farmers as well as townspeople. They would camp on grounds 
made available near the auditorium or lecture tents, and for a 
solid week enjoy an astounding succession of learned and inspira- 
tional talks interlarded with the performances of xylophone or- 
chestras, Swiss yodelers, jugglers and magicians, college-girl 

Who's Who in Cbautauqua 1920 

First Day 


The New York Glee Club 

Great male quartet direct from remarkable record in 
eastern titles. Andres Merkel, 1st tenor, George D. 
Dewey, 2nd tenor, D. Ward Steady, baritone, and Win, 
J. Williams, basso. Four soloists with a most unusual 
ensemble; Song- harmony by music's most popular 
voice combination. 


Lou J. BeancLamp "Taking tie Sonny Side" 

Known as "The Laughing Philosopher." Said to 
cause more laughter in one evening than any man on 
the platform. Traveled more than million mifc-y m old 
world and the new. Nineteen ocean trips. Investi- 
gated the lives of the underworld in America's large 
cities, writing for the press. His books selling through 
two and three editions, and translated into foreign 
tongues. Poems on child-life part of the folk lore of 
the land. 

Germanie Mallebay Company 

Headed by Mile. Mallebay, noted opera singer from 
Paris, and favorite pupil of M. Hettich of the National 
Conservatory. Three other artists, Miss Helen Carney, 
violinist, Clyde Matson, tenor, and Miss Margaret 
Everett, pianist and accompanist One of the strongest 
musical companies on the American concert stage. 

Second Day 

Frank Dixon 
"The Indispensable Took of Democracy" 

A keen, constructive satirist. One of America's fore- 
most economists, who for 17 years has used platform 
to discuss country's vital problems. One of the "plat- 
form giants' 1 of tbis-day. Masterful, scholarly, brilliant, 
eloquent. Loaded with burning facts about democracy, 
which the people want to know. 

Third Day 


Elwood T. Bailey 
"The Call of the Hoar" 

An intensely human speaker, painter of graphic word *It Pays to Advertise.'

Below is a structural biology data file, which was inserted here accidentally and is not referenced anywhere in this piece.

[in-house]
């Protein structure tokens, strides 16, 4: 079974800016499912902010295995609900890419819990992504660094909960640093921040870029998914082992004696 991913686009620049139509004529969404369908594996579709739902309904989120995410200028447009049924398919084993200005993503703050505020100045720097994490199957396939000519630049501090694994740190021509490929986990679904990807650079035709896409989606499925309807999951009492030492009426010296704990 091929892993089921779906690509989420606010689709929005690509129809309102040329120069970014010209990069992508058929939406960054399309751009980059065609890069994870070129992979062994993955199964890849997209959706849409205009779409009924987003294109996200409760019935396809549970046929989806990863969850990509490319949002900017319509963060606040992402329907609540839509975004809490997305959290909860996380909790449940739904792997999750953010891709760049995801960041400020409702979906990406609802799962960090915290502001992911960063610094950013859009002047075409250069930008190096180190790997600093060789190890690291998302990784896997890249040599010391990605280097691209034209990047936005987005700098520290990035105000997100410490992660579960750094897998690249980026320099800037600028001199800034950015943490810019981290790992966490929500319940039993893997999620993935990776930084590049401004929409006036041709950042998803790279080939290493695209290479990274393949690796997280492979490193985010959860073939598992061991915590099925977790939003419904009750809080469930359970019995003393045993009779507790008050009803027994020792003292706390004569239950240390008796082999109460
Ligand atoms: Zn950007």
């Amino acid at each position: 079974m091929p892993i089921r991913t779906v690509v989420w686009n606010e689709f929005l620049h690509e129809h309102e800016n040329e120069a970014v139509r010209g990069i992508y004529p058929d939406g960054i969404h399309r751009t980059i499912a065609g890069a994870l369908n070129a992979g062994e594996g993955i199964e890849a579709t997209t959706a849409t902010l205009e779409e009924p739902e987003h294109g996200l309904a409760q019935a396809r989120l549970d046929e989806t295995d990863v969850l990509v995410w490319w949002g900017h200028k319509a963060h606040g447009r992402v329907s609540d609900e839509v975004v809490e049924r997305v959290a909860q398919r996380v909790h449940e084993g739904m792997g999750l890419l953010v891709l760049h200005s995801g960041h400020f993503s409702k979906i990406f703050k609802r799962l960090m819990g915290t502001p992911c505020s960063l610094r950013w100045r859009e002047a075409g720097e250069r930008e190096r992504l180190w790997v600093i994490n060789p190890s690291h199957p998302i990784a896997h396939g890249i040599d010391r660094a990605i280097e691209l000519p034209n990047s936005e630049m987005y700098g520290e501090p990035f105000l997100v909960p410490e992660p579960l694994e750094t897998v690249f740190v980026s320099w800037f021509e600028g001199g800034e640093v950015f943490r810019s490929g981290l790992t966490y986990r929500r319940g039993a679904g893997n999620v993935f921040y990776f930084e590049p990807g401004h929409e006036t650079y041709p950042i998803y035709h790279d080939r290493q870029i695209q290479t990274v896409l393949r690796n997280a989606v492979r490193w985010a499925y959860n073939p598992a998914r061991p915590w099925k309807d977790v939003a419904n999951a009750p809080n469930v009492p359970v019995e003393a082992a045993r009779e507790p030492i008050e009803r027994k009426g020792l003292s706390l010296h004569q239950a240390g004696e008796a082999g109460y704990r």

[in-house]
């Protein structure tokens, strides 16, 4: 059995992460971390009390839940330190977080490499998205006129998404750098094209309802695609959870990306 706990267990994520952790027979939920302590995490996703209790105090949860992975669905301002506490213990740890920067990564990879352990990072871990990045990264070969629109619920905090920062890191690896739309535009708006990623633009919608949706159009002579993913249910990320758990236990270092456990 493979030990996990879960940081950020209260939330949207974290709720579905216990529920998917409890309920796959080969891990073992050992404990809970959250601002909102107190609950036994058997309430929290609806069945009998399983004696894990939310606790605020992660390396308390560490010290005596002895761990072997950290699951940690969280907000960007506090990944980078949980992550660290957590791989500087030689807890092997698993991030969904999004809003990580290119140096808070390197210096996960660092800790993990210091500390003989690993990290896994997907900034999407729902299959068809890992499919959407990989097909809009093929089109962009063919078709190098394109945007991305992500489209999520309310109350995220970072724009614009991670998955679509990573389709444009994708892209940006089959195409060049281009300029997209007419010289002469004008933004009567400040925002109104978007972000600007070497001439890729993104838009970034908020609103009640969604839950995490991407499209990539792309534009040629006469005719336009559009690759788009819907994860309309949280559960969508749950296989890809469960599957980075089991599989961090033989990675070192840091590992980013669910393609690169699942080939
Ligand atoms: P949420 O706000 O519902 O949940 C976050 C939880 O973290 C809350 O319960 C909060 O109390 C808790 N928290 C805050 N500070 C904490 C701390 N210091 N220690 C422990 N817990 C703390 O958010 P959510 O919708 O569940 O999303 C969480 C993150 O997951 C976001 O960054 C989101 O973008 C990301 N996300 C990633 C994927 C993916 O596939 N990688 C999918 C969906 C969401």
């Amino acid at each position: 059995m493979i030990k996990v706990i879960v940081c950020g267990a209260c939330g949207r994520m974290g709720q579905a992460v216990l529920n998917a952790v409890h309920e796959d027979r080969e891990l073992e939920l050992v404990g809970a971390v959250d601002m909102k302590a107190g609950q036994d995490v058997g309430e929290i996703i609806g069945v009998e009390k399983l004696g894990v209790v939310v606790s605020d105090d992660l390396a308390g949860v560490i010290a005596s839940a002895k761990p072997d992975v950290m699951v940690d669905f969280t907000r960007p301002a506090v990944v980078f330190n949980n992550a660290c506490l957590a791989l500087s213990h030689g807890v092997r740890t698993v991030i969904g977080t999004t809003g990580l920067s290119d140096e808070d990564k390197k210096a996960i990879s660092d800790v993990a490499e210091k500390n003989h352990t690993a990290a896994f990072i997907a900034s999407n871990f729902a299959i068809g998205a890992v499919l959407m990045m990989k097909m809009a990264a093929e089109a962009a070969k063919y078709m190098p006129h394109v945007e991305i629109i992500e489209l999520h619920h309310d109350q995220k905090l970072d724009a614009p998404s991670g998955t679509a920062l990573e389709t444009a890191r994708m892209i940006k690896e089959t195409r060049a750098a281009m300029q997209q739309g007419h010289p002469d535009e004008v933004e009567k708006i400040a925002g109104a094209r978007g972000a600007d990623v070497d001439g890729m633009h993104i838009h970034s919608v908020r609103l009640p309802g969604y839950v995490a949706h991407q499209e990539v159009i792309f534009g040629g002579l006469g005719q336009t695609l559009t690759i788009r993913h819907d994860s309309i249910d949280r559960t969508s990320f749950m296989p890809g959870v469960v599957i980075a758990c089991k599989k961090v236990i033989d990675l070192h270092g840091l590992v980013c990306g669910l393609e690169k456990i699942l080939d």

pictures, inspirer to action. Close student of men and " 

situations. Was with the "Devil Dog" Marines at 
Chateau Thierry, wounded and gassed. Fired with the 
spirit of Americanism, brotherhood and loyalty. 

"The Elixir of Yortk" 

The great American farce comedy with New York 
cast Concerning the discovery of a substance sup- 
posed to transform old age into youth. Funnier than 
Concocted ; ' 

I along the lines of 

the greatest number of laughs. The best joy-tonic, 
world-brightener, delicious, sparkling cure for the blues 
on the market. Runs over with witty lines, ludicrous 
situations, funny characters. 


Dixie Giris 

Five talented, winsome girls from below the Mason- 
Dixon line. Dispensing the sunshine and charm of 
the Southland, telling stories of their own native south- 
ern folk, and singing and playing the rich, southern 

Fourth Day 

Robert Bowman 

Through years of study, observation, and experience, 
achieved the front rank among character impersonators. 
By the aid of stage "make-up* brings the world's most 
interesting characters to the chautauqua platform. 
"The Immortal Lincoln," "Shylock," "Our Imported 
Americans," and "Characters From Life and Litera- 
ture," some of the high spots in his humor and pathos 


Fifth Day 

"County Fair" 
"Hey, Skinnay! Cm On Over!" 

Lots, 'n lots, r n lots of fun! Big County Fair 
n'eveiythingf Balloon Man, Nigger Baby Rack, Prize 
Animals. Powerful Katrinka, Sword Swallower, Fire 
Eater and Fortune Teller, 'n whole shootin* match! 
Big parade and stunt program at chantauqua. 

Prof. Abel Cantu "Mexico Todcc?